Tilapia bythobates or Tilapia snyderae

Discussion about cichlids from Africa other than Rift Lake
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dan
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Tilapia bythobates or Tilapia snyderae

Post by dan » Tue Nov 14, 2006 12:07 pm

i've got a group of snyderae and recently saw what was said to be T. bythobates. frankly, i can see absolutely no difference. what am i missing?

dan

Bas Pels
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Post by Bas Pels » Tue Nov 14, 2006 2:00 pm

I hope this topic is misposted - Tilapia is found in CA, but still I do hope Tilaia remains an African cichlid (most likely other African cichlids) :lol:

Dave Schumacher
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Post by Dave Schumacher » Tue Nov 14, 2006 5:07 pm

The two species do look very similar. The biggest difference is size. Tilapia bythobates reaches a length of 15cm, where Tilapia snyderae only attain a size of 6cm in the wild. They grow slightly larger in aquariums though.
Dave Schumacher
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dan
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Post by dan » Tue Nov 14, 2006 5:43 pm

thanks very much dave.

dan

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Darrell Ullisch
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Post by Darrell Ullisch » Tue Nov 14, 2006 8:59 pm

Dan, the problem is that the first fish that came in were identified as snyderae, but get much larger than the wild fish, so there may be a lot of misidentified fish running around out there. I don't know for sure whether the fish currently available are or aren't real snyderae , despite the insistence of several people that THEIR fish is the real snyderae.

I'm also doubtful that the fish is actually bythobates, as there are two more species, bakossiorum and gutturosa, both of which only reach 9cm in the wild and also look very much like the fish in the hobby right now. Since bythobates prefers depths over 8m, and the other three prefer depths less than 1.5m, I have to question the ID of any Lake Bemin Tilapia species in the hobby. The other factor is that Lamboj reports bythobates as an open spawner, while the other three are all known to use caves, like the fish in the hobby.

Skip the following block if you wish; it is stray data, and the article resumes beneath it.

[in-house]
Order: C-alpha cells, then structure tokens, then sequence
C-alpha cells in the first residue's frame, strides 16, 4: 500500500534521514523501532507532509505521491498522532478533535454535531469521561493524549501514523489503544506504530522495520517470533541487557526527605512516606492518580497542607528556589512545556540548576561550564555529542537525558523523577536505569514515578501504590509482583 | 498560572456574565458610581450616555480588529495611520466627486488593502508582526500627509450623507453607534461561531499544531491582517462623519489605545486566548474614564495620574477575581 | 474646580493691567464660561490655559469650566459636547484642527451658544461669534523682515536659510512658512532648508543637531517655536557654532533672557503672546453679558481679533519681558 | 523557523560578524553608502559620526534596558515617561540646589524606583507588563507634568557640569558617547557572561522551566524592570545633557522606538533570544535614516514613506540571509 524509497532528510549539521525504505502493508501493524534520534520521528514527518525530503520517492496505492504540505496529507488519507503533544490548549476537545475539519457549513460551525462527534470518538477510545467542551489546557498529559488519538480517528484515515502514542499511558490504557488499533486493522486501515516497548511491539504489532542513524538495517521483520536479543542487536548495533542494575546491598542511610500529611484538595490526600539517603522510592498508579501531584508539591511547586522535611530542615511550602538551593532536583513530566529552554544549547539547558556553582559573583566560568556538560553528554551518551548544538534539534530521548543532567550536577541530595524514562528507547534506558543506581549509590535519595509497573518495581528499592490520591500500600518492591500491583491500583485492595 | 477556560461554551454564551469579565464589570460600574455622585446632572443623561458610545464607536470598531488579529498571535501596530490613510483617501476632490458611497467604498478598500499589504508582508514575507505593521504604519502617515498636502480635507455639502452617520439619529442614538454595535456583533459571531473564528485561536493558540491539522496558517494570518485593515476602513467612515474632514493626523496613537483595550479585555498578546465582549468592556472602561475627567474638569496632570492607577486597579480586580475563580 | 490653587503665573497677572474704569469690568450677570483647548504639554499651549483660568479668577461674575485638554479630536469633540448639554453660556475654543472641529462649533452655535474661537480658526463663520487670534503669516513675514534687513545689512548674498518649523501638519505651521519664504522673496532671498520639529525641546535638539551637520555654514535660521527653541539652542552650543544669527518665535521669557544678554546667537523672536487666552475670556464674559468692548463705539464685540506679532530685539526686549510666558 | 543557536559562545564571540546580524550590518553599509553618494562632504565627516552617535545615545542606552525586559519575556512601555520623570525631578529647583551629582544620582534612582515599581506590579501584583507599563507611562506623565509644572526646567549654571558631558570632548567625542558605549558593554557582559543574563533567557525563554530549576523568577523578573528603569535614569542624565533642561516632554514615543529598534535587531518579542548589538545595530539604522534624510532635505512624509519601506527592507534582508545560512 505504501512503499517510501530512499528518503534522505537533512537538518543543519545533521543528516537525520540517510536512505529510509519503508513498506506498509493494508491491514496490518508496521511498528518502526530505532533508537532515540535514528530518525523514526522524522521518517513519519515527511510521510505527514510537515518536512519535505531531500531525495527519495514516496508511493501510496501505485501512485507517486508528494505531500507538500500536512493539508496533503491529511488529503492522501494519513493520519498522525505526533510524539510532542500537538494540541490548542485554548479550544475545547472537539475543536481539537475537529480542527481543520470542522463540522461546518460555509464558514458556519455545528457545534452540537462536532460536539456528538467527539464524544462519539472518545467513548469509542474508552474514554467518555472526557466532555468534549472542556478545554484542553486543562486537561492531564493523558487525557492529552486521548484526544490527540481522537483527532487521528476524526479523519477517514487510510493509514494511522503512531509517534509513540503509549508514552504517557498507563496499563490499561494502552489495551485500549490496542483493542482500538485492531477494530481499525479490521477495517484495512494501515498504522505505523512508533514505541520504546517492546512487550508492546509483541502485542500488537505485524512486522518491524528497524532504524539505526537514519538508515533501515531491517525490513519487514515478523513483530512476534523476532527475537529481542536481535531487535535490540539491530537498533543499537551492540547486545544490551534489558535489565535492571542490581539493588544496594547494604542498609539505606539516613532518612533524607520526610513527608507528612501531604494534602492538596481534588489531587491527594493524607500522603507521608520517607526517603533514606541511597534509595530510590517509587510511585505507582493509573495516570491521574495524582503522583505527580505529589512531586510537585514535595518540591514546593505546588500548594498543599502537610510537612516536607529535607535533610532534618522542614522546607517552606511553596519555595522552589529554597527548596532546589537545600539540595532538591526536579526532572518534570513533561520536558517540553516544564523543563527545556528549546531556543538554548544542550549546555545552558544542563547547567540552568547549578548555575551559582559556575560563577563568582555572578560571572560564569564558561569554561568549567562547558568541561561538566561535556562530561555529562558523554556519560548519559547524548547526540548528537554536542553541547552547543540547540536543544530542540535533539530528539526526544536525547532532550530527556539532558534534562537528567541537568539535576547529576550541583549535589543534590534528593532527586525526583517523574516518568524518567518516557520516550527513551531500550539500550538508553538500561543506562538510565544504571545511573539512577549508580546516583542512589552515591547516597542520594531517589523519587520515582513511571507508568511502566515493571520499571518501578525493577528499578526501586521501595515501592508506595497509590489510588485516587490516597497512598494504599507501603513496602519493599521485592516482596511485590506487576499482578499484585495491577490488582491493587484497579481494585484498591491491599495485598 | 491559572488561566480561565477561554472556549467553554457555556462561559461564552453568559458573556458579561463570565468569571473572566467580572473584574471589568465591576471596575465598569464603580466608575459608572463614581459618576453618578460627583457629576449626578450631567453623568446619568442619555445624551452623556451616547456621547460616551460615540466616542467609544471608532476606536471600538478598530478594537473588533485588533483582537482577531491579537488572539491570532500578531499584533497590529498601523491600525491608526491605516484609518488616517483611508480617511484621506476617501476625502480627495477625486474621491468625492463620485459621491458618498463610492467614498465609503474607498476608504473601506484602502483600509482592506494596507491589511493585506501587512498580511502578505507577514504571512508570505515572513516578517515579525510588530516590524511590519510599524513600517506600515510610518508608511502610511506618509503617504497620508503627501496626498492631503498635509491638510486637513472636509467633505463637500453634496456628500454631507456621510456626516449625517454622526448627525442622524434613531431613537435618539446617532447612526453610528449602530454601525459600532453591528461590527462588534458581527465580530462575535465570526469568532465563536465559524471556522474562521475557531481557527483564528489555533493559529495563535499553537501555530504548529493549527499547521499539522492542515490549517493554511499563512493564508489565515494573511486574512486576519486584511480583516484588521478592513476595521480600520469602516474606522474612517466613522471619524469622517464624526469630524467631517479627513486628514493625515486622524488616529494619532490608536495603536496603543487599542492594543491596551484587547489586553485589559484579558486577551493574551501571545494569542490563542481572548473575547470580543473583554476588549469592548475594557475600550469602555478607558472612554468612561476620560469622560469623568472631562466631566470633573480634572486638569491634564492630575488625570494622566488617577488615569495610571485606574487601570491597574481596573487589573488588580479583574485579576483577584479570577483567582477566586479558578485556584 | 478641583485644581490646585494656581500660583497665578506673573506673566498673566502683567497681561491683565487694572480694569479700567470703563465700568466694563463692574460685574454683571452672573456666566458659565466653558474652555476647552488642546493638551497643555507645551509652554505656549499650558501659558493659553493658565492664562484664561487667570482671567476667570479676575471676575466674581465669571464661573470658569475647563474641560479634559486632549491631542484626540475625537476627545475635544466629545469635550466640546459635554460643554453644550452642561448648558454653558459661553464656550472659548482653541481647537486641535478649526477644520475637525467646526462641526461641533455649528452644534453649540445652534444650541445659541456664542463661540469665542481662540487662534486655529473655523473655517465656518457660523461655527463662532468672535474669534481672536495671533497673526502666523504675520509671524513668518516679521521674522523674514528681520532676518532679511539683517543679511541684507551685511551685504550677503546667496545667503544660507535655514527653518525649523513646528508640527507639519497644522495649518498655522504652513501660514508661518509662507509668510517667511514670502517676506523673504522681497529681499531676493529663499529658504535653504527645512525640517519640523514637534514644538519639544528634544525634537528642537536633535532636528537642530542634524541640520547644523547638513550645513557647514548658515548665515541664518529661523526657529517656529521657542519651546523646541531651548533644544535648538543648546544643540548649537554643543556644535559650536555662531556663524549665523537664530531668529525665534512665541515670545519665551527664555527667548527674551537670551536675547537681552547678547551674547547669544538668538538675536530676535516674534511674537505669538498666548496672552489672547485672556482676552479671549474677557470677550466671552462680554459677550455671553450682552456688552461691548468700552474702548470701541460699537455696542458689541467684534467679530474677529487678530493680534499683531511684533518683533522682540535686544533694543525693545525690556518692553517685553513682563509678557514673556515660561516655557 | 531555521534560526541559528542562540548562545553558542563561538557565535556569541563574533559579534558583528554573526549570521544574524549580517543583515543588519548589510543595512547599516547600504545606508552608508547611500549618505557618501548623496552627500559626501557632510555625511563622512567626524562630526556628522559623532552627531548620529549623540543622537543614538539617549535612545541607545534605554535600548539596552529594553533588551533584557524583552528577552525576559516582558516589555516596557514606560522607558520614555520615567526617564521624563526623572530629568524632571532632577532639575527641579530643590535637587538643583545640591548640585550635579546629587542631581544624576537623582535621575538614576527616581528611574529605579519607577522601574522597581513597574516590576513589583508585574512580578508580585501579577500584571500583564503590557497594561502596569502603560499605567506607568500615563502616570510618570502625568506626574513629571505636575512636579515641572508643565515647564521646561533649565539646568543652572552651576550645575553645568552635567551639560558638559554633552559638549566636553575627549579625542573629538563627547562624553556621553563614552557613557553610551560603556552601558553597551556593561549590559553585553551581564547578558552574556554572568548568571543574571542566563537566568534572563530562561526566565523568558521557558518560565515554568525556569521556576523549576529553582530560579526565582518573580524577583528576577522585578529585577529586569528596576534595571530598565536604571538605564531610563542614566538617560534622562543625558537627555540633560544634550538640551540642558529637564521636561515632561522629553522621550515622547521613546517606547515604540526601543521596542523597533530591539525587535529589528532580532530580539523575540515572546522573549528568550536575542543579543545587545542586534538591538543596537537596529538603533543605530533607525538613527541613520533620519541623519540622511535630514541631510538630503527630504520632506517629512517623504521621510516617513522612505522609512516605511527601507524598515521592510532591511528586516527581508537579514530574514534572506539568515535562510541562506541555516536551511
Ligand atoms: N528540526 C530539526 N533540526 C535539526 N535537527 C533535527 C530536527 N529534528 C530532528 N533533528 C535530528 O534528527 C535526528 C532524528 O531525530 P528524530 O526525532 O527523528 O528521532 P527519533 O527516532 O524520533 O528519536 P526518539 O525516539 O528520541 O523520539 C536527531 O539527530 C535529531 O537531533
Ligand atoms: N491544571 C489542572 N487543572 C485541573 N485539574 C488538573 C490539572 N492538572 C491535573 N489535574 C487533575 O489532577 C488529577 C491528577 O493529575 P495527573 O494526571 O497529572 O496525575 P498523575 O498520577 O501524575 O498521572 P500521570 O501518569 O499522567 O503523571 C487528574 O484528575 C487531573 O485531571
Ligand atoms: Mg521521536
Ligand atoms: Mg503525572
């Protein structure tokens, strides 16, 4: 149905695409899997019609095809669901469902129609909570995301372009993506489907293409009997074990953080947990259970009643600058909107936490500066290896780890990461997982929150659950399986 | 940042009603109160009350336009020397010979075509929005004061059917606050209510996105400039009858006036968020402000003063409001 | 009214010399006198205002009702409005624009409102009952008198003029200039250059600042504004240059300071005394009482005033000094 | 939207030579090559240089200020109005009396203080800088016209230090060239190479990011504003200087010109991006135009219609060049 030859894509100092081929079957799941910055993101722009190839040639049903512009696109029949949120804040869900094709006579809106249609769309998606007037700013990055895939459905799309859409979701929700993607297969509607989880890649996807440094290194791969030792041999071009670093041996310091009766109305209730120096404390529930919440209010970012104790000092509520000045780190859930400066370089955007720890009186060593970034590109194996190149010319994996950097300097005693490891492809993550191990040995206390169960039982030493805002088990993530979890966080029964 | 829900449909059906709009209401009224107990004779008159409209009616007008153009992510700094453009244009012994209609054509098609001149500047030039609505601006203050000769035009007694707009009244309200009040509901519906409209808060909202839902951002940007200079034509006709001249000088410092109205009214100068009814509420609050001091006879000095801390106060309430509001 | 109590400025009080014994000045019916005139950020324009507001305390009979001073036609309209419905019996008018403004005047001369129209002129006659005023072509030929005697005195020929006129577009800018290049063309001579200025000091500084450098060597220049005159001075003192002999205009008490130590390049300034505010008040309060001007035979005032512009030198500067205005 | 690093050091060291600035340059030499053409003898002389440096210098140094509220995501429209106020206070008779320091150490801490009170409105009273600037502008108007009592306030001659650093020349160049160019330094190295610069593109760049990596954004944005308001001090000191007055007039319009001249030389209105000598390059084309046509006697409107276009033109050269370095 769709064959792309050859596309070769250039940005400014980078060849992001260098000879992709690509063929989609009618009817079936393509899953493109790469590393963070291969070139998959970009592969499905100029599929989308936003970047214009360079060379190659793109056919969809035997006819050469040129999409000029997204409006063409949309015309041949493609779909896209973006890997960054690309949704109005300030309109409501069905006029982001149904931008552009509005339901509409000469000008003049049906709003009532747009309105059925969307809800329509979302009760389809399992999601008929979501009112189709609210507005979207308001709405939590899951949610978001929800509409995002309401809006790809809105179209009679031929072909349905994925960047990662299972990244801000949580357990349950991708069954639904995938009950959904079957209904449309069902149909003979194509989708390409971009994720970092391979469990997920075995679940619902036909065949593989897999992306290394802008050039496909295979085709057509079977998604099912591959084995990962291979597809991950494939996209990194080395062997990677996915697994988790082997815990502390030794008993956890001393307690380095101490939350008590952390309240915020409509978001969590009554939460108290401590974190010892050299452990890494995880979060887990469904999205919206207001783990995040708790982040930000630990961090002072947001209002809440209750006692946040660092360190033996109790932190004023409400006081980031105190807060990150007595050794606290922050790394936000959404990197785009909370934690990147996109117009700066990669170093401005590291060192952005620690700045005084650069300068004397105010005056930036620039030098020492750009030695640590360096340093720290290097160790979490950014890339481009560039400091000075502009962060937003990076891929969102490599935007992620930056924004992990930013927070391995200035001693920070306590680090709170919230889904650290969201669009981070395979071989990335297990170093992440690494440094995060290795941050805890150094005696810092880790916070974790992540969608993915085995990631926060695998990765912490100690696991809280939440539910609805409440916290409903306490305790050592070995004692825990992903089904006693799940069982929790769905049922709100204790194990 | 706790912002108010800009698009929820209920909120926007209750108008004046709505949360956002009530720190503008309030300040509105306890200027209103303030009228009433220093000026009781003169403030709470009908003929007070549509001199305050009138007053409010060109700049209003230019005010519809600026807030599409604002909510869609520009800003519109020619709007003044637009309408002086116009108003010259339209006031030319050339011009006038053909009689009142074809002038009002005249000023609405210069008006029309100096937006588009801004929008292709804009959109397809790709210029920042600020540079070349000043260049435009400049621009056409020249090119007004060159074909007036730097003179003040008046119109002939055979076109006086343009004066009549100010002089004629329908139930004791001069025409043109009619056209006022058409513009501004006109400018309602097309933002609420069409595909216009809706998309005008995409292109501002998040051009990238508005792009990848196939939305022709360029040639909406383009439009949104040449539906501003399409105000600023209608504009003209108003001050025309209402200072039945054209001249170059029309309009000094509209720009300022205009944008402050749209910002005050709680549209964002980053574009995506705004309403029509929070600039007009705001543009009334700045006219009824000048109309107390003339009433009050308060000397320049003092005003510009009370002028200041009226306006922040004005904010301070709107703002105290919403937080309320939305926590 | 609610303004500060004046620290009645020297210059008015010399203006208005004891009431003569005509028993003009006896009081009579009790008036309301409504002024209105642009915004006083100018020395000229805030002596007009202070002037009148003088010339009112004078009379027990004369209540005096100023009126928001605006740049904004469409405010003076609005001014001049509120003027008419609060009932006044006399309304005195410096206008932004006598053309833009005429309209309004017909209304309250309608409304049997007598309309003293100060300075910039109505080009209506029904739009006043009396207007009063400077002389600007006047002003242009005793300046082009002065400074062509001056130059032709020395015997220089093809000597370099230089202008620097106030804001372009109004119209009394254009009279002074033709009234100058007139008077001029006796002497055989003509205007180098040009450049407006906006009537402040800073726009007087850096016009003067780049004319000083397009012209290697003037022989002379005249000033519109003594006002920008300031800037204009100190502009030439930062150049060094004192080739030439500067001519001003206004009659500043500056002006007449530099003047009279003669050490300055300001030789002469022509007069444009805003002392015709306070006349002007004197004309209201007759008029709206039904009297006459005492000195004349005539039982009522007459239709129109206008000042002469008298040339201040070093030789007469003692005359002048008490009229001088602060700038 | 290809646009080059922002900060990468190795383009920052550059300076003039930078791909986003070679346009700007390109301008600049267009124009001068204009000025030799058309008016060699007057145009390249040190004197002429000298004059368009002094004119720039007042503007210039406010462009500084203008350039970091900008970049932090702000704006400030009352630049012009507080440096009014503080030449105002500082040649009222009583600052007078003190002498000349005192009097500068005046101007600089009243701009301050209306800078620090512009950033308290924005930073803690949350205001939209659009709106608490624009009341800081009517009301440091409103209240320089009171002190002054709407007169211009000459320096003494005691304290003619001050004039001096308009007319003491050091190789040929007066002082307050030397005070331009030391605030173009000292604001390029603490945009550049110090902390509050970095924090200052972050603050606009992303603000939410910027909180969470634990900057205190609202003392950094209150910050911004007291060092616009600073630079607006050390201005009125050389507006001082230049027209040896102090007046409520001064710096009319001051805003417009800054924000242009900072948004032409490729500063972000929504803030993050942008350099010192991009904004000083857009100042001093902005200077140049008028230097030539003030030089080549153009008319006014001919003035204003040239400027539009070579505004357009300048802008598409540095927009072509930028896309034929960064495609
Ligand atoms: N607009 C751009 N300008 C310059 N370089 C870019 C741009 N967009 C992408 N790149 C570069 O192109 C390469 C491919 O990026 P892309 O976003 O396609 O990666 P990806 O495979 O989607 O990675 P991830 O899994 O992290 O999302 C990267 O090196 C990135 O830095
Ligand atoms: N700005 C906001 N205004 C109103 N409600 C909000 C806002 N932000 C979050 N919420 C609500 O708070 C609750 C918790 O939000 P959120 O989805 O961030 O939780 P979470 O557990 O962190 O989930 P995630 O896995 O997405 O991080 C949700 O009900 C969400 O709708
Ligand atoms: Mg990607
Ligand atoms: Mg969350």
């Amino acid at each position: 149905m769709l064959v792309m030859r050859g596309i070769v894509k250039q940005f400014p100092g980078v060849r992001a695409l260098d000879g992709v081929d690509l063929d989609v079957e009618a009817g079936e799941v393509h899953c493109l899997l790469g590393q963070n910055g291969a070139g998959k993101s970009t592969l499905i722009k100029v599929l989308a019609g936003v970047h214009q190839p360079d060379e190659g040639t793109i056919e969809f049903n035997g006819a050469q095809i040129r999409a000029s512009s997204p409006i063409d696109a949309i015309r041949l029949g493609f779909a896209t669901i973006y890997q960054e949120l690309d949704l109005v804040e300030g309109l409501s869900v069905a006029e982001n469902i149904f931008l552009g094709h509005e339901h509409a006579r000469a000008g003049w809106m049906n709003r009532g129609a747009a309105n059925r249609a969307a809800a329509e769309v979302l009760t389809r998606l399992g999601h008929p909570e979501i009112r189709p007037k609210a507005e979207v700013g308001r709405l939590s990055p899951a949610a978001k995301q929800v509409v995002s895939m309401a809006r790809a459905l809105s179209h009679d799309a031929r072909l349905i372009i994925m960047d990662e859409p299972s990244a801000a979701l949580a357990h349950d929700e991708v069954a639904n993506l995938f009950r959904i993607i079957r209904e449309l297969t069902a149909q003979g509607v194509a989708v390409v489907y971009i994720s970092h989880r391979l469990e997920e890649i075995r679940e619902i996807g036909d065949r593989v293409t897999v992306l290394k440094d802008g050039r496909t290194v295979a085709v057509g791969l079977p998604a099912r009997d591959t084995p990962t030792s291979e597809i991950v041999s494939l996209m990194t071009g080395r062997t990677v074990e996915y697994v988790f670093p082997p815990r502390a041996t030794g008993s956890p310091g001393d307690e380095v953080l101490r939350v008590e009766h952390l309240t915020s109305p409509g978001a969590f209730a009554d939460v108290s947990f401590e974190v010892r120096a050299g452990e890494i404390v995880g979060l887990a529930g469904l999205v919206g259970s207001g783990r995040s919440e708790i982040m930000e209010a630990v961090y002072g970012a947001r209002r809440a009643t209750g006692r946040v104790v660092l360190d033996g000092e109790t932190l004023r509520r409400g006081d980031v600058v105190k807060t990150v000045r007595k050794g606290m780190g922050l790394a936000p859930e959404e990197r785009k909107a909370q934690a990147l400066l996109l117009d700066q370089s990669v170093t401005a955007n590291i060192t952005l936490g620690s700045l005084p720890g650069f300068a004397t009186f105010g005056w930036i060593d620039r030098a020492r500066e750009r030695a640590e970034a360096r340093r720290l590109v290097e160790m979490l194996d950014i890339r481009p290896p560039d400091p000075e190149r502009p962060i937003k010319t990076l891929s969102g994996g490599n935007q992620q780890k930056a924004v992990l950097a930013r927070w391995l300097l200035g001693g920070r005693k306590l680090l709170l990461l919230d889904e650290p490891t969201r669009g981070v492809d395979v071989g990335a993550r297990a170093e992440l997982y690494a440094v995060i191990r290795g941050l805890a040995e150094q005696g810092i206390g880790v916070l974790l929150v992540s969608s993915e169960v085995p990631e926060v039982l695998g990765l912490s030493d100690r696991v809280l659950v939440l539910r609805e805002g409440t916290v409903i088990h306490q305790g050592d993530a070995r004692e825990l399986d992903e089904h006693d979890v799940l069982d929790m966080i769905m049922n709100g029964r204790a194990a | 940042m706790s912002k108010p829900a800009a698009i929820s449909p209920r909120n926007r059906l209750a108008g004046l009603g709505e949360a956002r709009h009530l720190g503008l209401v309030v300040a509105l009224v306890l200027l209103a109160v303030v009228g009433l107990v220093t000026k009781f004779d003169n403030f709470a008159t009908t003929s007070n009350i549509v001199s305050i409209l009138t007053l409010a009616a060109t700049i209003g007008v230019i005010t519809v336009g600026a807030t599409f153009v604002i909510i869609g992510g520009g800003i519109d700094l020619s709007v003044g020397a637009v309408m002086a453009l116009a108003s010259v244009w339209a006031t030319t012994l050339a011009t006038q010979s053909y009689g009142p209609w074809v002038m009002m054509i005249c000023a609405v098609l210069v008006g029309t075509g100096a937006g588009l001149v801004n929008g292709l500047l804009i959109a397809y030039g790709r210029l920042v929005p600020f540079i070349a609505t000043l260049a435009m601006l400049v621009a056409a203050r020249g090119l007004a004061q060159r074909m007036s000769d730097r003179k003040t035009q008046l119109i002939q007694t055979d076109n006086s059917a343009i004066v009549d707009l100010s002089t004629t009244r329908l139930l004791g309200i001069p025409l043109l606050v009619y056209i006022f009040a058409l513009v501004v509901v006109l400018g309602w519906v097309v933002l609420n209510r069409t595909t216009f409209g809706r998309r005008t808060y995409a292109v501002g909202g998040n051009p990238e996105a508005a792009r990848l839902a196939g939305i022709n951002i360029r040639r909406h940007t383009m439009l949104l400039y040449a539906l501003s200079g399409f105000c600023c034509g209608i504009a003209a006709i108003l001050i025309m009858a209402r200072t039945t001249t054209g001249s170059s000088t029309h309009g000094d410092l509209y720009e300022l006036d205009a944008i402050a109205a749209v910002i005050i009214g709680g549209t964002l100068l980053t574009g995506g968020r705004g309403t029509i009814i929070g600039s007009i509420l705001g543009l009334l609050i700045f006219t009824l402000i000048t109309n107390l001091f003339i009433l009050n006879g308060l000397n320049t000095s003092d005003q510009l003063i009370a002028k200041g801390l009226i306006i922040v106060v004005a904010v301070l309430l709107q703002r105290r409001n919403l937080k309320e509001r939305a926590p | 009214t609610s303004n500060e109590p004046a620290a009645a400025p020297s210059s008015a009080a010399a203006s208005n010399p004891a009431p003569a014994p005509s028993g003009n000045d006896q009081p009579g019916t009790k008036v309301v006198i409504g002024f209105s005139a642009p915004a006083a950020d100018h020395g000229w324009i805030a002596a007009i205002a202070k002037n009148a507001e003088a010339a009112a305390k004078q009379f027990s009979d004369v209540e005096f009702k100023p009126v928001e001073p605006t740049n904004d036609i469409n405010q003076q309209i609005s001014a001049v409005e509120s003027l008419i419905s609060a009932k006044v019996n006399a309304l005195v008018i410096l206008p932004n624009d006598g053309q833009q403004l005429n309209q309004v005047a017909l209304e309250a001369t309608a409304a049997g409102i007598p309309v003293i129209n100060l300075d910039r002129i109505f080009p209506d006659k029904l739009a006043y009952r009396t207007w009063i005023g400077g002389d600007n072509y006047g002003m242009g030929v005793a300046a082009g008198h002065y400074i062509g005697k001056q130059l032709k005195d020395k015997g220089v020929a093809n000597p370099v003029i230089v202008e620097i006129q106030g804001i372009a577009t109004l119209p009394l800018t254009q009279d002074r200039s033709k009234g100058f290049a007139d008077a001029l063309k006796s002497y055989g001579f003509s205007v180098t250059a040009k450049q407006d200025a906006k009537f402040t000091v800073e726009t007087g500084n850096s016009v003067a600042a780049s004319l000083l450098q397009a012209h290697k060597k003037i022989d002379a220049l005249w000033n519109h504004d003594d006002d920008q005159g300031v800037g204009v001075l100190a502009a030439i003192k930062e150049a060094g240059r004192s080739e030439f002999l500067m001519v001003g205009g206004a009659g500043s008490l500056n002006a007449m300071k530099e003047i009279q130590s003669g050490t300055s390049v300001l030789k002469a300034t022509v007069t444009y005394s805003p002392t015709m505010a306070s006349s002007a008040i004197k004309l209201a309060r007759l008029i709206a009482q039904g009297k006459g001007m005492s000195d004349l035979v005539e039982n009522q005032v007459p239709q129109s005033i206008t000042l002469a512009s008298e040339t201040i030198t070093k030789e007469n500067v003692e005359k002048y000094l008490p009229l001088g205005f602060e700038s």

The actual differences supposedly have to do with gill raker counts, but I don't have any information about the numbers. Personally, I believe the splitters have gone unnecessarily crazy with these Lake Bemin species. If anyone knows where I can get the Stiassny, et al, 1992 paper, I'd like to look at it more closely.
There are two kinds of error: blind credulity and piecemeal criticism. Sound skepticism is the necessary condition for good discernment; but piecemeal criticism is an error. - Egyptian proverb

dan
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Post by dan » Tue Nov 14, 2006 11:31 pm

thanks so much ... great information.

dan

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Tom Williams
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Post by Tom Williams » Wed Nov 15, 2006 7:00 am

Snyderae has a shorter lower jaw when compared with the other Bermin Tilapia and also a deep red bellied female morph. I again am dubious over whether this is enough to define a species we'll see in the future..
BTW i picked up some Snyderae from Anton (Lamboj) which grew to nearly 6 inches totoal length in the male. Next to Byhtobates they did have a shorter lower jaw so I belive that Snyderae does grow significantly larger in captivity than the type.

BTW they brred like rats! typical Tilapia.

dstuer
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Post by dstuer » Wed Nov 15, 2006 9:35 am

Image
This is one of the fry of what I bought of Tilapia bythobates from a very reliable breeder. The male parent grew to almost 7" the female about 5". When I see them at small sizes next to each other I can't tell them apart. They are like rabbits.

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